New CBA and luxury tax rules may limit Boras’ aggressiveness in money. However, he is almost full package CF (minus arm strength) as he will commit to big bucks. What if his contract is more acceptable than Granderson’s would be extension. It is a guesswork.

        I knew Yanks had zero chance to land Trout as Yanks went ahead and focused on 2nd round value in Shade Healthcott. It is just a mind obsession.

        • Pat D says:

          Wow, that last statement is just wrong, as others have pointed out.

          • yooboo says:

            Huh? I am not wrong.

            Yanks owned 25th and 29th and Mike Trout was projected to be top 15. Lost 25th spot to FA signing. 29th was set for a conservative approach as Yanks had fixed on Healthcott.

            That situation was occurred prior to the 2009 draft. How the fuck could it be wrong?

            As for mind obsession, I was amazed how Trout fell that far. I kept questioning myself what if he fell onto 29th slot. Yanks would grab him instead of Heathcott in a second. Trout was happened to be taken at 25th, the spot that was formerly owned by Yankees.

            • Pat D says:

              The Yanks lost the 25th pick long before the draft. There was no way to know that Trout was going to fall to 25th when they signed Teixeira back in December of 2008. And, again, they still wouldn’t have had the 25th pick because they signed Sabathia and Burnett.

        • RetroRob says:

          Rest your obsession on this one. : -) There are plenty of other things the Yankees have done which did turn out wrong. It comes with the territory. Trout is not one of them. They just weren’t going to get him, although I guess we should give the scouting department some credit since it appears that the Angels and the Yankees were the two teams that truly did recognize his ability to be worthy of a #1 pick.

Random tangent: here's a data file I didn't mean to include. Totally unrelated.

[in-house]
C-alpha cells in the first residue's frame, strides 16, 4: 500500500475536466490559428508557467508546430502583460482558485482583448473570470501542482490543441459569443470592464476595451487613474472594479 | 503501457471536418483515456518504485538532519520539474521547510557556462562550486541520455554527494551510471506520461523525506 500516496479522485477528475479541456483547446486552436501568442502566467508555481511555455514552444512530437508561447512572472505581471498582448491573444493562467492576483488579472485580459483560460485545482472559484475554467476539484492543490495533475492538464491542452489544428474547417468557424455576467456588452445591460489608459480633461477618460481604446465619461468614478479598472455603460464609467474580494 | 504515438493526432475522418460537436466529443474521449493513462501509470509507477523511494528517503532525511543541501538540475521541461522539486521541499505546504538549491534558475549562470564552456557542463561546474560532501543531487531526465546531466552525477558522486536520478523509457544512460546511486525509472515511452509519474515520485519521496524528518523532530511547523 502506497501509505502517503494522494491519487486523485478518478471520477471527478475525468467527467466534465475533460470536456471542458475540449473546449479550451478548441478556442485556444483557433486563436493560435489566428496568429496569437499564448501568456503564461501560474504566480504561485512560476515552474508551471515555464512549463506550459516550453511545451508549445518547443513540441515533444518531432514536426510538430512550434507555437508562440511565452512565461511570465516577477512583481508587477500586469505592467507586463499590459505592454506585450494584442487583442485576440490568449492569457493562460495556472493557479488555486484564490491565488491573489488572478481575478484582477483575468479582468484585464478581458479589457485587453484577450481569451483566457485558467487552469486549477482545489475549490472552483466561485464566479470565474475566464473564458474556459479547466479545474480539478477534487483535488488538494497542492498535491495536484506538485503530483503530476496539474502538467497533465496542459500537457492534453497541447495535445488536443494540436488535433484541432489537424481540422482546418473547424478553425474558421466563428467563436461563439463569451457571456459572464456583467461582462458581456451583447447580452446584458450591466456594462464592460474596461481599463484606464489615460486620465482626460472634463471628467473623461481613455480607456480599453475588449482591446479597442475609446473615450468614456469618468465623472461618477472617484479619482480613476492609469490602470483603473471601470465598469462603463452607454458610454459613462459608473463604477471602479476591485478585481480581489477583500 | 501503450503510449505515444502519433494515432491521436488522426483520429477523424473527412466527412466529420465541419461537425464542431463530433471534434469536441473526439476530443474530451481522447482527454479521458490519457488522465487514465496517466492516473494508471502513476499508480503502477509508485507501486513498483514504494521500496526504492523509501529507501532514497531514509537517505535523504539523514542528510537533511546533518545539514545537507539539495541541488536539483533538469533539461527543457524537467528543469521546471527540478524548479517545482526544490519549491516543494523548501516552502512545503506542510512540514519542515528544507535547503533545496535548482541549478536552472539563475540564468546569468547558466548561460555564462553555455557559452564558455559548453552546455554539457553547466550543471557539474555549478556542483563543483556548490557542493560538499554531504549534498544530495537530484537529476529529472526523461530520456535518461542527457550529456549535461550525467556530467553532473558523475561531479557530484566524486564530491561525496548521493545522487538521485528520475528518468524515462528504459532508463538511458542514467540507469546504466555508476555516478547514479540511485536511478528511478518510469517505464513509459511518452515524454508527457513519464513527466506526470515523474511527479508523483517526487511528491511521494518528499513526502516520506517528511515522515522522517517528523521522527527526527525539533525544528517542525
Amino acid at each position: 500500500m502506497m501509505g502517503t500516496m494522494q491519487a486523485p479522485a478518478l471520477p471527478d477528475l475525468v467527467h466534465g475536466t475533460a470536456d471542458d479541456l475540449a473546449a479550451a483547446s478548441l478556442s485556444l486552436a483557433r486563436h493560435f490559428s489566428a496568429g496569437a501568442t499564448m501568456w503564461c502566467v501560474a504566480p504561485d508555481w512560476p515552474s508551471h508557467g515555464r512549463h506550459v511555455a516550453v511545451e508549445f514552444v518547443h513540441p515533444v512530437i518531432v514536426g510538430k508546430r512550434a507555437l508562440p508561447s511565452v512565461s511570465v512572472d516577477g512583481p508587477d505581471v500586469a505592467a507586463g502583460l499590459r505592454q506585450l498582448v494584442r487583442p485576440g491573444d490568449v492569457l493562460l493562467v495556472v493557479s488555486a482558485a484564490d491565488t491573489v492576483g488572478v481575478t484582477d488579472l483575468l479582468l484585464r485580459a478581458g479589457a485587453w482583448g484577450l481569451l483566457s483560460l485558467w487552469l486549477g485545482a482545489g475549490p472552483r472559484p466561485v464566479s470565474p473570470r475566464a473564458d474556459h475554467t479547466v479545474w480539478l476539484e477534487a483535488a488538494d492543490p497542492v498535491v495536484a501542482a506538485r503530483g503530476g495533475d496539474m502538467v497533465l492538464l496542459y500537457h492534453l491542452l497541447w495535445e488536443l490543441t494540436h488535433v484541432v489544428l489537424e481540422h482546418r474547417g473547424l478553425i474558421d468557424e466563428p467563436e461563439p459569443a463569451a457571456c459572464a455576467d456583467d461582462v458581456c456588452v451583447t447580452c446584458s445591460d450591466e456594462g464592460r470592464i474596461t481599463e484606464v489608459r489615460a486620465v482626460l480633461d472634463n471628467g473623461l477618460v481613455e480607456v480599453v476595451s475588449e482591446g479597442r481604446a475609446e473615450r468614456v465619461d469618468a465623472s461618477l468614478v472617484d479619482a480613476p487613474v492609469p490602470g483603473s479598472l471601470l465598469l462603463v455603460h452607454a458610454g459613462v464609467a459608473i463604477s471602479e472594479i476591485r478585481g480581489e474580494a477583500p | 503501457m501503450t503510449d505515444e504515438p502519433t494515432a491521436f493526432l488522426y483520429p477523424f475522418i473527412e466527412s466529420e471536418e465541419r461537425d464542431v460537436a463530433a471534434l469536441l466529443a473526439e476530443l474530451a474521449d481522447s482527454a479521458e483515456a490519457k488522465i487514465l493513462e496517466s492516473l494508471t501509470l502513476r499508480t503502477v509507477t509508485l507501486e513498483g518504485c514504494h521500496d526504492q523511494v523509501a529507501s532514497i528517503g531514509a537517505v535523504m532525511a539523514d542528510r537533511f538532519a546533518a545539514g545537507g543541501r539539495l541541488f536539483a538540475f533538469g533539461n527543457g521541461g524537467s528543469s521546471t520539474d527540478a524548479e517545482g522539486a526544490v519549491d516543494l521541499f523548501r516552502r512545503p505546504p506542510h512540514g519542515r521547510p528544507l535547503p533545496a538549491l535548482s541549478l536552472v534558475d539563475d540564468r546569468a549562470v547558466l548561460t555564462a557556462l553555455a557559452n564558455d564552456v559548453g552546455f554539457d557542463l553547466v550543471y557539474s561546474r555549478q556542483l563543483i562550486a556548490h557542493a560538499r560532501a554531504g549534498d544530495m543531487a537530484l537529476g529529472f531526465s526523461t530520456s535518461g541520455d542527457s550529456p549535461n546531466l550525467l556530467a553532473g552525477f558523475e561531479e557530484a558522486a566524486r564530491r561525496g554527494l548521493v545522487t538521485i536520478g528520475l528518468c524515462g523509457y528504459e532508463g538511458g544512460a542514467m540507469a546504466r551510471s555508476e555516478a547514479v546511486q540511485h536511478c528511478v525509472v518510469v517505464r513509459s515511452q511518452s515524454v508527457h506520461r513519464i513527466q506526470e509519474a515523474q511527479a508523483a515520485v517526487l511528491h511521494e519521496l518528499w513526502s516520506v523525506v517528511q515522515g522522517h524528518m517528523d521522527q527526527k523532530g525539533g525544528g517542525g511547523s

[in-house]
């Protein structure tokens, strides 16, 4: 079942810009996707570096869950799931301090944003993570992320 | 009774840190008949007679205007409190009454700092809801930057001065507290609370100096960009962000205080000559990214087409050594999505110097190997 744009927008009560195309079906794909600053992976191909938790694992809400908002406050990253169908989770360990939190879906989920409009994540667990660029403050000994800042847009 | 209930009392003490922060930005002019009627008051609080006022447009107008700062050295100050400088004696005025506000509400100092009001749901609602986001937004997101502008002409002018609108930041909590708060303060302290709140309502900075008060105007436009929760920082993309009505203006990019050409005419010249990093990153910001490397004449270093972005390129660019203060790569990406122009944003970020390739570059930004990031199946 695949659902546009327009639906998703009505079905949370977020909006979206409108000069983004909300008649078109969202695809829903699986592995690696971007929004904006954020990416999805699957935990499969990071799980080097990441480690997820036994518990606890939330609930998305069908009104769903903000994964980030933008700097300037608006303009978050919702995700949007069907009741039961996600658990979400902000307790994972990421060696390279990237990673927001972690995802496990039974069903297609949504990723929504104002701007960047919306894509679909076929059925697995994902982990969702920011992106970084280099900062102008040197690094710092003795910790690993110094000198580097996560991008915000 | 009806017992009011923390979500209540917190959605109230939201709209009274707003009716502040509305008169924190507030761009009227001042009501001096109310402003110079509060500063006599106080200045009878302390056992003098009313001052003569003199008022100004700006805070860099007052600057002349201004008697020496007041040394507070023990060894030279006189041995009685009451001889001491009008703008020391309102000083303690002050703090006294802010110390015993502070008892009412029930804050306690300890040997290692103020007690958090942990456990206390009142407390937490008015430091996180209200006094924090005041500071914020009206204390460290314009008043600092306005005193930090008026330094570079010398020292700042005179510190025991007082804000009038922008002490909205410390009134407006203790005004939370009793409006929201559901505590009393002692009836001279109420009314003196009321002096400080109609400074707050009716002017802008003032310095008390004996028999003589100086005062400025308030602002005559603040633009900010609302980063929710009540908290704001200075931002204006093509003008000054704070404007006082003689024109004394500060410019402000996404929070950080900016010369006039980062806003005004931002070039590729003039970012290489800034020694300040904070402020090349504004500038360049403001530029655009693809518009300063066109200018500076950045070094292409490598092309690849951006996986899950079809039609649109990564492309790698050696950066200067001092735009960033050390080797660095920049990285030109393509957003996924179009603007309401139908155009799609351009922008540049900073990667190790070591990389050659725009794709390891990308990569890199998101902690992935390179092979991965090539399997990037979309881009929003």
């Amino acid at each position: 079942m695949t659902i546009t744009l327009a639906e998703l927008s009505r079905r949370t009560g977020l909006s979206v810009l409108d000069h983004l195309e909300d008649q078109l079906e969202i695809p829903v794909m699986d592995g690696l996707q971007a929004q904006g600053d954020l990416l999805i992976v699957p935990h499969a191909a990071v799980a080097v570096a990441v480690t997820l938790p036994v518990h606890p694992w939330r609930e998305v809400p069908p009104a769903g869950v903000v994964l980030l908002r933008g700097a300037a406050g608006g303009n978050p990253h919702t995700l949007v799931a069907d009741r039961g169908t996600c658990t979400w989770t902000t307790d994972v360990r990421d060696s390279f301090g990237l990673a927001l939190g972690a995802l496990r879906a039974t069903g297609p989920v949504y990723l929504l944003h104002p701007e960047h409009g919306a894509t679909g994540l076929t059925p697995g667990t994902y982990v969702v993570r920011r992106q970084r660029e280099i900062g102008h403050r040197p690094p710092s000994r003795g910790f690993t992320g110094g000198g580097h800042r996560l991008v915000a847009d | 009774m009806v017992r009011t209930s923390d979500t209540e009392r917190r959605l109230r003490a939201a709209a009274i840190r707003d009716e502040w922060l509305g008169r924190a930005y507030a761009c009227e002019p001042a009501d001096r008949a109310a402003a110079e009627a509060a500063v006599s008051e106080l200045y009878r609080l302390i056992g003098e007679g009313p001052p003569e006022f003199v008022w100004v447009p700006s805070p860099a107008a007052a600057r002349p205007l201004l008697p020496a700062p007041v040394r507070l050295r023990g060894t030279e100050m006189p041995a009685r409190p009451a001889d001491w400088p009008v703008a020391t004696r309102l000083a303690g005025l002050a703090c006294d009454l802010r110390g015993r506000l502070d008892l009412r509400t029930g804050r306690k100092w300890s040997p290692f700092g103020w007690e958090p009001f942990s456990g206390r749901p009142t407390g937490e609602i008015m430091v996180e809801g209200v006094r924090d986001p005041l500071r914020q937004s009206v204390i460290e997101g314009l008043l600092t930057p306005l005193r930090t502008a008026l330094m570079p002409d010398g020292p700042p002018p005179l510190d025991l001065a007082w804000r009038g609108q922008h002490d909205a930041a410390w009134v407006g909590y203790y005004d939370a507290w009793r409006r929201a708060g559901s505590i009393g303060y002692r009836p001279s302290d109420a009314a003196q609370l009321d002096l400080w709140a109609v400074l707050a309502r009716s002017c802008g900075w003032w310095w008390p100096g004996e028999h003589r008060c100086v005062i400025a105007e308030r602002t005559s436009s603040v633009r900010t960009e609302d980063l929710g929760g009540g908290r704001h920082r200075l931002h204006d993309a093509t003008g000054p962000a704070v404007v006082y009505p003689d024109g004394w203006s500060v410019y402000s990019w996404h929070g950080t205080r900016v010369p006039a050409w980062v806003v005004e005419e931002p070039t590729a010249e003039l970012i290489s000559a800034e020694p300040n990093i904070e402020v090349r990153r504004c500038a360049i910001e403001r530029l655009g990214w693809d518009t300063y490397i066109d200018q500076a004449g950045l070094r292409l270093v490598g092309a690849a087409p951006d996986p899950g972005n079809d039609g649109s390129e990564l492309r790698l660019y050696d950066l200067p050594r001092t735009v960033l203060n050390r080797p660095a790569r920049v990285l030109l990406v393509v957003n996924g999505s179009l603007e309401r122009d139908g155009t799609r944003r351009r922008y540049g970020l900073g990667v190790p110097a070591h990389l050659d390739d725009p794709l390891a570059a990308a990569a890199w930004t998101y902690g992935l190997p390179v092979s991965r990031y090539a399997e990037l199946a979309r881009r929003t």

• yooboo says:

            I can’t rest because when you watch him play like superman, it is really annoying that he is not a Yankee. lol.

            To be fair, I don’t remember Yanks had succeeded to develop any prospects from cold weather prone area into a solid MLB player. Eric Duncan and Cito Culver to be named. So I am not sure if Trout would succeed as a Yankee like he is as an Angel.

            I should research on all prospects coming from the NE and northern MA. Right now, I feel like Mike Trout is only one.

            • Robinson Tilapia says:

              The Yankees can only field 25 players at a time. Great players are very often NOT going to play for the New York Yankees.

              That being said, no one can stop you from being annoyed at whatever you’d like.

            • RetroRob says:

              I agree it’s annoying in the sense the Yankees were one of the few teams that recognized his ability and were set to draft him. It’s rare to get that close to drafting a player of that caliber in the back-end of the first round. Certainly great players, HOF players get drafted past the first round, but in most cases I’d guess they were more raw, more development required. In Trout’s case, he an impact player from the start, and should have been one of the top two players in the entire draft. (It was either him or Strasburg).

              Yet they no chance to get him. I’d be more upset if I was a fan of the White Sox, who picked OFer Jared Mitchell right prior to the Angels two picks. Every other team but Washington could be questioning their decision! The Yankees aren’t one of them.

              There have been good players from the NE, but it certainly helps in development and scouting to play in the warmer weather areas. If I remember correctly, the weather in the tri-state region was very bad in Trout’s draft year, preventing many of the other teams from getting a good read on him. They knew he was talented (let’s not lose track of the fact he still was a #1 pick), but they just didn’t get to see him as much as the Yankees and the Angels. It was kind of a perfect storm (no pun intended) of events that led him to drift lower.

  8. pistol pete says:

    Threw away a game last night and have given the Red Sox a glimmer of hope if they get a split but still can’t be discouraged with a five game lead at the break playing without the teams best two starters the last couple weeks. Moving ahead and preparing for the 2nd half and playoffs I don’t see Wade, McDonald, or Nix making it past the trade deadline. We need a better defensive middle infielder as the dog days will wear on Jeter and Cano, I’ve got no idea why we msde the McDonald experiment, and Wade unfortunately has rendered himself useless. Joba will provide bullpen depth sometime in late August. Will bve interesting to see if Cashman thinks we need a starter.